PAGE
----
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16 May 2019 15:00 #133981 by bevins
Great work all on this plasmac. I cant wait to get to that point. Rodw, can you give me part numbers on your ohmic sensor?
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16 May 2019 18:07 #133991 by islander261
docwelch

The estop interlock relay is how my commercial mill is wired. Now that I have used actually used LinuxCNC on a working machine for a bit over a year I don't think it is necessary but it does make for a nice check because until you come out of estop all the indicators are active.

Rod

I know you don't want to hear this again. If just removing the protection diode fixes your probing indicator you have a ground fault in your "floating" power supply circuit some place. This isn't ideal but just goes to show how good the 7i76E is.

To find the ground fault:

1. Disconnect all output connections on the "floating" power supply.
2. Connect a volt meter between the floating power supply +output and your table frame/slats (or the safety ground in your electronics cabinet).
3. Turn on your electronics cabinet and read voltage on meter. it should be very near zero.
4. Move the meter lead from "floating" power supply +output to "floating" power supply -output. It should be very near zero.
5. Intermediate results. If 3 and 4 both read near zero fault is most likely not in power supply. If 3 or 4 reads voltage near power supply output in absolute value there is a problem in the power supply.
6. Turn off electronics cabinet and wait for power supply output caps to discharge (have a coffee).
7. Set meter to ohms reading. Connect one lead to floating power supply -output and the other to table frame/slats (or the safety ground in your electronics cabinet). Read meter. Reverse leads and read meter.
8. Same as 7 but connect meter lead to floating power supply +output. You may see meter go from low ohms to high ohms here and that is ok.
9. Any reading below 100k ohms ( in industrial work we would be looking for over 1meg at 100v here) on either 7 or 8 indicates a fault in the power supply.
10. If none of the above yields a fault indication then the problem is in your wiring or other component. With the power still off and the external circuitry disconnected from the power supply use your meter on the ohms setting to check each node in your wiring until you find the fault.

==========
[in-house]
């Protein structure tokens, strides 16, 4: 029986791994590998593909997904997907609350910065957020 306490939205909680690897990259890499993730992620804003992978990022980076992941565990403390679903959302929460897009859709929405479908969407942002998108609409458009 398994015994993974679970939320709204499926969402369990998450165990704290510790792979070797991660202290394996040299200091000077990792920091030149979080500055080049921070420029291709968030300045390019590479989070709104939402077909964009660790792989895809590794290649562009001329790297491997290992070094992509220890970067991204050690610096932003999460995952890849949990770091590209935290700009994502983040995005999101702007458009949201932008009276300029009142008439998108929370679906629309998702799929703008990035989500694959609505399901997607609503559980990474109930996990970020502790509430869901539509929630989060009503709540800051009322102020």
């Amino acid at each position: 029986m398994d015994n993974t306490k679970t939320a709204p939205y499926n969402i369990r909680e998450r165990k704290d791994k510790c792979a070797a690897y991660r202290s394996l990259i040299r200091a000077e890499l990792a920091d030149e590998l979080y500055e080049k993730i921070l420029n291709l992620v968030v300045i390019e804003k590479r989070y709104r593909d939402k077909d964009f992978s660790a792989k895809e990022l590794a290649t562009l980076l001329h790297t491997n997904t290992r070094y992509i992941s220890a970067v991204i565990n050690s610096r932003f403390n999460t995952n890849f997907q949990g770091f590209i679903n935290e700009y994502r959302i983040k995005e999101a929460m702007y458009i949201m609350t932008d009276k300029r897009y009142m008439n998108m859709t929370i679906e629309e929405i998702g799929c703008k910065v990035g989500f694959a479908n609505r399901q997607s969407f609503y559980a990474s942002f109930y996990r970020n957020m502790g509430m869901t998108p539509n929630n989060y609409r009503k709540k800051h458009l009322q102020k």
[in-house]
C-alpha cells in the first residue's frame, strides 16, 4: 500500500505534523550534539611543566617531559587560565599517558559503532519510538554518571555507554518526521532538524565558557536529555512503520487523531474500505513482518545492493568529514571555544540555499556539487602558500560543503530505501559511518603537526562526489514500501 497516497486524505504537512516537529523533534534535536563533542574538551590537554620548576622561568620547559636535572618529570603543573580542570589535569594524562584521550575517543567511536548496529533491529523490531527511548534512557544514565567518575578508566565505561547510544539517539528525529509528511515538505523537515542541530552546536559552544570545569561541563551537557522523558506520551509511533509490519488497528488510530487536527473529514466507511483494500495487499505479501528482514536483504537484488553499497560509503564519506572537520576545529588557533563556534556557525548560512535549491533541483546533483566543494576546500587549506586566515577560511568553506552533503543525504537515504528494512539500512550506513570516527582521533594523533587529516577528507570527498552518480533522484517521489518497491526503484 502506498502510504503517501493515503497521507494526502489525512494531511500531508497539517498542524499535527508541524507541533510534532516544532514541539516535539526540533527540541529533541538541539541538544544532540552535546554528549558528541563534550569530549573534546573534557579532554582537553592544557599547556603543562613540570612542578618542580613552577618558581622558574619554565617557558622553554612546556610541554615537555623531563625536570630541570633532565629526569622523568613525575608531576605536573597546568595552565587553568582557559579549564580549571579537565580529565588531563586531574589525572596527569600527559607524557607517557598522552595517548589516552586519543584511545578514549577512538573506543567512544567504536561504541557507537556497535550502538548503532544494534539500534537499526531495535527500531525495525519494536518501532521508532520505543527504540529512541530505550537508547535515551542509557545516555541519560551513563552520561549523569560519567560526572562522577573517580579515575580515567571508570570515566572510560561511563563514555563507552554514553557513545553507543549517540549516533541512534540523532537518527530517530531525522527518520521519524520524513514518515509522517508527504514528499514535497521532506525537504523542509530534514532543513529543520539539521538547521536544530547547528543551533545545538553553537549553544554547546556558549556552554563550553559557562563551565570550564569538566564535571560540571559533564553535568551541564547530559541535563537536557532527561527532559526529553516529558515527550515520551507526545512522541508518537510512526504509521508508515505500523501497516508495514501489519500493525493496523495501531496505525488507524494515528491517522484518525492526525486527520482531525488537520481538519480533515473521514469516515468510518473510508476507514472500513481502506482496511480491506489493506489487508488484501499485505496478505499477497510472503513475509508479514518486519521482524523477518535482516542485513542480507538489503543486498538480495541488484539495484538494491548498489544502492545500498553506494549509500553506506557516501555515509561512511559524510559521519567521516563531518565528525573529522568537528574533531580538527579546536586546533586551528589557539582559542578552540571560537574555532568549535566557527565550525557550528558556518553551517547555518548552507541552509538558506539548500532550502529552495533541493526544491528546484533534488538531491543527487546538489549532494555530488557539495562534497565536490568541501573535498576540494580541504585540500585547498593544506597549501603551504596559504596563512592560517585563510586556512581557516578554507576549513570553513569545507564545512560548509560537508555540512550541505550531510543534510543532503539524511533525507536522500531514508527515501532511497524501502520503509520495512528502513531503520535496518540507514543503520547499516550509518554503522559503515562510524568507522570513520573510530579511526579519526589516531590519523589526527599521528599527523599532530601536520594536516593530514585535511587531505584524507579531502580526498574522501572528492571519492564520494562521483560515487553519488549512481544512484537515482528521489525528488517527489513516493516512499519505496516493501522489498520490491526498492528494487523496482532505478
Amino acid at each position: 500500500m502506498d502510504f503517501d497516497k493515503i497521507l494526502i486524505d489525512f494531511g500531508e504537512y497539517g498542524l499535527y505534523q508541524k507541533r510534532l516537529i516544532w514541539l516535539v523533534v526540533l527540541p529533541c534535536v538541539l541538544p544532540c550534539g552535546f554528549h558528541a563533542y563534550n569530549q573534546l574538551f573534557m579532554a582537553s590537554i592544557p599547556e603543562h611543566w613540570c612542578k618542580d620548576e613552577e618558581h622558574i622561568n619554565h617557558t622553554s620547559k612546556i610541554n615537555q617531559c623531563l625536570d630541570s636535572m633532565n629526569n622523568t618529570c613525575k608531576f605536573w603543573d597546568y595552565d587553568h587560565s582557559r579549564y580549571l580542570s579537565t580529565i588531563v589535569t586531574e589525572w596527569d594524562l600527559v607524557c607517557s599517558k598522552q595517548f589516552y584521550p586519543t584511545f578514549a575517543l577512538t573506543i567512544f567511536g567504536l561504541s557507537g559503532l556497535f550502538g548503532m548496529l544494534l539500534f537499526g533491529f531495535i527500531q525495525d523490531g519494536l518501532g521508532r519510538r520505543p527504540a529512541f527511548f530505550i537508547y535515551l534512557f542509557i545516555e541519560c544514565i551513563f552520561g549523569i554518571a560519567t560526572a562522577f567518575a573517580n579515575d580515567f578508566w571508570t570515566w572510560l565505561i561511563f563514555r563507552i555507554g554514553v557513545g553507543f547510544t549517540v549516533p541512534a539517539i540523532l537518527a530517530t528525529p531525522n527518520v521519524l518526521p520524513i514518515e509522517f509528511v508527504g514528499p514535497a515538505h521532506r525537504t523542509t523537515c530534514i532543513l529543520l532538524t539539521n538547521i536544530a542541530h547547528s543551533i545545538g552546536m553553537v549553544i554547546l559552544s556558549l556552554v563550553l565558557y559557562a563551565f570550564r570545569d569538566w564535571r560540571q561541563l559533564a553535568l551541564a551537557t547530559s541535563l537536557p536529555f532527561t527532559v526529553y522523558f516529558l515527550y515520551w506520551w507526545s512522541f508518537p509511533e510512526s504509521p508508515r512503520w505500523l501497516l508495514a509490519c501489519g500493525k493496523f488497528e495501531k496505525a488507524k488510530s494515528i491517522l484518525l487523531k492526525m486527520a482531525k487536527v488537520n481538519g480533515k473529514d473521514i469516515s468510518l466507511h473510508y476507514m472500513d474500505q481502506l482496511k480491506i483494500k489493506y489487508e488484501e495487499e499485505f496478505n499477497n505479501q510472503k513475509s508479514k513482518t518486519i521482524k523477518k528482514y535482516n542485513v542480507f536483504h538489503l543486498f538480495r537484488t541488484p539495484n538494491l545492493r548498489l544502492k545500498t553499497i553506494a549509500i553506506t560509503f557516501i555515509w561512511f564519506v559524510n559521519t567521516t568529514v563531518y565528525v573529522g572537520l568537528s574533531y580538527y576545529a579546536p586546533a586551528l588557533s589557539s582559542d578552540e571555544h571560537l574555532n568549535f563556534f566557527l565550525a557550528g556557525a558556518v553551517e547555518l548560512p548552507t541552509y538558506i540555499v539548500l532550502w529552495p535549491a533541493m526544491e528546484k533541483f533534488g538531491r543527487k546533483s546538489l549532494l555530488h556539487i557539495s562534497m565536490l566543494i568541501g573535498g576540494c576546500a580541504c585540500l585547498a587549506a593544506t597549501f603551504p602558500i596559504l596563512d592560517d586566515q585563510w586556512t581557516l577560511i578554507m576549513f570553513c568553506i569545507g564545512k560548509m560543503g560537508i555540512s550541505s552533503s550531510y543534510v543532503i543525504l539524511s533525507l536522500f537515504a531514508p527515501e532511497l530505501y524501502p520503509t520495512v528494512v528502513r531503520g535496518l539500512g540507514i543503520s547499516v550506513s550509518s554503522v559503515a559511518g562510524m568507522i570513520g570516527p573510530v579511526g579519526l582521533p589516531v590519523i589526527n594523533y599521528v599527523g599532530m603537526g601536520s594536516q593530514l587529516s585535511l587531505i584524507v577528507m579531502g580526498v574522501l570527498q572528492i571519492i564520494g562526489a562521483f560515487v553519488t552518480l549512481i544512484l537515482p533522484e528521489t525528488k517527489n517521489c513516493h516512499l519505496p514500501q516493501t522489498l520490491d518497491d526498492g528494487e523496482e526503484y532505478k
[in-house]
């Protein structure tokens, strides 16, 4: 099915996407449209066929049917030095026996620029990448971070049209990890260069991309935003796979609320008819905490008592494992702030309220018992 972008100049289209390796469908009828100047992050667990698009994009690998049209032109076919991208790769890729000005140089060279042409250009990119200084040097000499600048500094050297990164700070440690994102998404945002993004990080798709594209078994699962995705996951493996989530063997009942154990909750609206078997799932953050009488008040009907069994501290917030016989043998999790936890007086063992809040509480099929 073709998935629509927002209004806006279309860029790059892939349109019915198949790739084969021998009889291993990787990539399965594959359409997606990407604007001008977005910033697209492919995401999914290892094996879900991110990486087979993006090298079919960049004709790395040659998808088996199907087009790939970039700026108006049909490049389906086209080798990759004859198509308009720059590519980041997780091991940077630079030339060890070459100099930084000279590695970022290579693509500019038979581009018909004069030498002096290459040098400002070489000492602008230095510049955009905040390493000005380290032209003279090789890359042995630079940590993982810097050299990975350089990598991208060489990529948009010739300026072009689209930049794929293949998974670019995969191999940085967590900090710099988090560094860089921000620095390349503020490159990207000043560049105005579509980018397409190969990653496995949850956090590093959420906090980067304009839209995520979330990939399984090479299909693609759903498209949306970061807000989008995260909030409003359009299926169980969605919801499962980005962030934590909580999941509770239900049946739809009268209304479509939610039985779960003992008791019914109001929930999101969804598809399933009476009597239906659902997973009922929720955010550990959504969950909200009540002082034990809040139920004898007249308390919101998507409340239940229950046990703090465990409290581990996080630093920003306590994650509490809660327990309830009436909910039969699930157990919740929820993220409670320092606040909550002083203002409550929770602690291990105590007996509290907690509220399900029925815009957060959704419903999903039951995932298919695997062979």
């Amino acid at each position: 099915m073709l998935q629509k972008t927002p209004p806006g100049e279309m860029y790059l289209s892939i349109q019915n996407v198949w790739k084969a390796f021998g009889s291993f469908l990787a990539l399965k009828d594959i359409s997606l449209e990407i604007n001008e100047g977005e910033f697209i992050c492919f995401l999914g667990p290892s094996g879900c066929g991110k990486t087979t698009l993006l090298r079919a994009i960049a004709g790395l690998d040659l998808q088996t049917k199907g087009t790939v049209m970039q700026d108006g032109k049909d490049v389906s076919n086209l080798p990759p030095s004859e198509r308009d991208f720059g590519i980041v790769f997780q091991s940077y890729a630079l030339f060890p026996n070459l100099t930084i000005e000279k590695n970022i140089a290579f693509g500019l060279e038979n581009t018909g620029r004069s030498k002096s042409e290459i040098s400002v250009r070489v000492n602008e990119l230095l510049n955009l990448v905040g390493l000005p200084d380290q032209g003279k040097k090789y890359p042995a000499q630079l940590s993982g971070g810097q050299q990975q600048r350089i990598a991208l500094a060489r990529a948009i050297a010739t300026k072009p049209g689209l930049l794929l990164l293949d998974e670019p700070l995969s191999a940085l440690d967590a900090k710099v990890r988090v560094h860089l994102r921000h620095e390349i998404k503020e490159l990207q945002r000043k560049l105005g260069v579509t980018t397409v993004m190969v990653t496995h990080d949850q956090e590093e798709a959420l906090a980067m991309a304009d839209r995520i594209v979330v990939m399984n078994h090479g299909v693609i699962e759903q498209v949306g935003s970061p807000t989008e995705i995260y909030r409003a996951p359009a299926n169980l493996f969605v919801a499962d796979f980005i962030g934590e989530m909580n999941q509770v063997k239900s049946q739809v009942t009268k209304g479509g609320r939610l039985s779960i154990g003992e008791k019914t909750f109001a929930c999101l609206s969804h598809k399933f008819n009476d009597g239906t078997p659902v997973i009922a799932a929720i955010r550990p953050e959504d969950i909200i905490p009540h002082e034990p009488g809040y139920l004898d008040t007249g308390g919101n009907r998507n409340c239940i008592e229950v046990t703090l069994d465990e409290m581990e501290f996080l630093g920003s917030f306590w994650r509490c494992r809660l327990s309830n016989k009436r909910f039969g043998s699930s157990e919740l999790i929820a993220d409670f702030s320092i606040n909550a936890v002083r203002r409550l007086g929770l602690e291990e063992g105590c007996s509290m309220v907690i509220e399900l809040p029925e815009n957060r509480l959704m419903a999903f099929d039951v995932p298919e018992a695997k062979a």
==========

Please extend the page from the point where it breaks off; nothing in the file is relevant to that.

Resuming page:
The most likely problem is the the -output on the power supply is connected to safety ground (DIN rail clamp) internally in the power supply. The manufactures do this with cheap switch mode power supplies so they can meet EMI codes without adding more expensive filters. A less likely problem is that the ac neutral connection is connected to safety ground for the same reason.

Good Luck

John
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16 May 2019 18:36 - 16 May 2019 18:46 #133993 by bevins

islander261 wrote: docwelch


Rod

I know you don't want to hear this again. If just removing the protection diode fixes your probing indicator you have a ground fault in your "floating" power supply circuit some place. This isn't ideal but just goes to show how good the 7i76E is.


Good Luck

John


The power supply for the ohmic sensor relays, is this the same power supply that's used for field power?
Looking at this further I am thinking I am better off with an ethernet mesa card instead of the 5i25.
Last edit: 16 May 2019 18:46 by bevins.

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16 May 2019 18:46 #133994 by islander261
Bevins

One of the Ethernet cards is a much more conservative design path for a plasma cutter.

The isolated power supply for probing is only used for the probing circuit it is not the same as your field power for the rest of your I/O. When used with good galvanic isolation, opto module, relay(s), you never have conductive connection between your control electronics and the table chassis or work piece.

John
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16 May 2019 19:10 #133995 by docwelch
Rod,
Thanks for the information and circuit drawing. I've been playing around with some ideas myself and have attached what I plan to use for the ohmic sensing circuit. Interestingly, I found some single chip SSRs ($2.16 each) that I think will work well for this project. I also have a circuit for ohmic sensing that will allow you to adjust the sensitivity so that less than optimal metal could be detected (maybe overkill and not needed). I'm using an optocoupler to send the final signal back to the control board as it has a much quicker response time (10uS) than the SSRs (0.3 - 1.0 mS). It's also probably overkill for the probing speeds that are used.

John,
Thanks for the information about the estop circuitry.

Steven